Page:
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BIP 0008-1:2008

Evidential weight and legal admissibility of information stored electronically. Code of Practice for the implementation of BS 10008

What is BIP 0008-1:2008?

It’s important that organizations realise the value of the information they store and to act under the "duty of care" principle. This relates to data processing, data management and the electronic storage of documents. BIP 0008-1 gives practical guidance on information management, data security and legal procedures. The code of practice is based on BS 10008 – Evidential weight and legal admissibility of electronic information – and can therefore be used as a guide to implement the British Standard.

How does it work?

BIP 0008-1 first looks at information management planning and covers various topics within this chapter, including risk assessment, information security policies as well as documentation and records. It also explains best practice methods of data capture and handling, version control and different storage systems that can be used. BIP 0008-1 concludes with audit requirements, planning and procedures, as well as preventive and corrective actions and continual improvement.

Who should implement it?

  • Anyone responsible for data processing, data handling and data storage
  • Organizations and enterprises that store electronic information
  • Quality assessors
  • Managers
  • Regulatory bodies

Why use an external training provider?

We are independent and we’re a trusted service provider to many UK businesses.

Relevance when document scanning?

One of the key issues affecting a company’s decision to scan and digitally archive documents is whether the images can be used as evidence later. It is also a factor as to whether original documents can be destroyed or need to be kept in deep storage. “If a document is admissible in evidence, then an electronic image of that document may be treated as secondary evidence in the same manner as a photocopy or a microfiche image. It will be subject to the provisions regarding authentication contained in the Civil Evidence Act (1995) in England and Wales and the Civil Evidence Act (Scotland) 1988 in Scotland.”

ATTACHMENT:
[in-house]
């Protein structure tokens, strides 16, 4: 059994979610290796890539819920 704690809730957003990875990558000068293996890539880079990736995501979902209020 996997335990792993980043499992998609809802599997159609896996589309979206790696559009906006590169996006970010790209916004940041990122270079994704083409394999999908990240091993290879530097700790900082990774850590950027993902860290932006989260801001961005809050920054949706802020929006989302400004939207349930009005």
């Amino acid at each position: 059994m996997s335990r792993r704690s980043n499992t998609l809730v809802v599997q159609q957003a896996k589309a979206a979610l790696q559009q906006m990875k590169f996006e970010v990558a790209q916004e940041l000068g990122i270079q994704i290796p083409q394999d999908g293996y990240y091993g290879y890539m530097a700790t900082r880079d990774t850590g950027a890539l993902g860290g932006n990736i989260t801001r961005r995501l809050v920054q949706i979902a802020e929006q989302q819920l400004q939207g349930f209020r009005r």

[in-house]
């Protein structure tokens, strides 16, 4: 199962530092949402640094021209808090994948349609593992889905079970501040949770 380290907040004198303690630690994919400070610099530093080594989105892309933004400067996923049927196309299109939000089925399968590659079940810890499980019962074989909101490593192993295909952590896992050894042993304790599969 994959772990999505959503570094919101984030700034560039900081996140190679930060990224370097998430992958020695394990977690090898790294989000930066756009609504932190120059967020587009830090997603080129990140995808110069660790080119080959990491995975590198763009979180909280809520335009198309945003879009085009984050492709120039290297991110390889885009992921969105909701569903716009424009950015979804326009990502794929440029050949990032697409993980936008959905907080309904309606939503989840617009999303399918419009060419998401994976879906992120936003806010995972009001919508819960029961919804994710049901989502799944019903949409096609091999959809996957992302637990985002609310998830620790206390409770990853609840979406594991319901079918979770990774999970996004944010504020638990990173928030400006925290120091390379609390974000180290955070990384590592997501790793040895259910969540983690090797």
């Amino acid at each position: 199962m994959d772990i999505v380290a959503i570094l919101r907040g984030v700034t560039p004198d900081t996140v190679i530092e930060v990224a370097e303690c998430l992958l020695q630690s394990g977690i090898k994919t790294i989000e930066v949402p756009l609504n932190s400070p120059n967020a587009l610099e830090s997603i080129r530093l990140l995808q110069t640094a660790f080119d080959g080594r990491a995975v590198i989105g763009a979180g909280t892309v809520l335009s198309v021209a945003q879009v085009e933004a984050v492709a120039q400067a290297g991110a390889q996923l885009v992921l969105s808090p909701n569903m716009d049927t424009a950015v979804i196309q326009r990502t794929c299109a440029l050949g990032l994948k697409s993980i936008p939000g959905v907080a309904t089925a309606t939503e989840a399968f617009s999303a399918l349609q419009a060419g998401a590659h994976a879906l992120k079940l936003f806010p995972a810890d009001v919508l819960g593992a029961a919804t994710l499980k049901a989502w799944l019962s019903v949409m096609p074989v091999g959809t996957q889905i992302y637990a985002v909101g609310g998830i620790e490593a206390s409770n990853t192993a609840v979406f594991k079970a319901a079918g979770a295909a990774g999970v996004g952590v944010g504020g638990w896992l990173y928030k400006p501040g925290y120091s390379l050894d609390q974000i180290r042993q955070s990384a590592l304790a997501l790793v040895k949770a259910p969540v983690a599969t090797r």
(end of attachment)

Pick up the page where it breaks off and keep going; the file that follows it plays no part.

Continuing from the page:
This is the statement made by Companies House and relates to the way in which their information may be used as evidence. But what does it mean and what are the implications for the use of other scanned or microfilmed information in Court or in any other form of judgement.

The British Standards Institution has issued a revised Code of Practice for Legal Admissibility of Information Stored on Electronic Document Management Systems, BIP 0008-1:2008 (previously PD 0008). This code of practice provides guidance to ensure, as far as possible, that electronic documents and scanned images will be accepted as evidence by the courts. The key to this guidance is that the process under which documents are managed is as important as the technology used – where a document is reproduced (e.g. printed), it should accurately reproduce the contents of the "original".

The key principles behind BIP 0008 are:

  • Authenticity – Processes to be followed at system planning, implementation and the procedures by which the systems should be operated.
  • Storage and access procedures – Procedures including scanning, indexing, retrieval, system administration, archiving, off-site storage and training, to be followed.
  • Demonstrability of adherence – A structured audit process resulting in a Certificate of Conformity that displays demonstrability of adherence.

The Civil Evidence Act (1995) introduces a flexible system whereby all documents and copy documents, including computer records, can be admitted as evidence in civil proceedings. The court judge will still have to be persuaded to treat that evidence as reliable, and so organisations will have to put in place procedures to prove the authenticity and reliability of the record.

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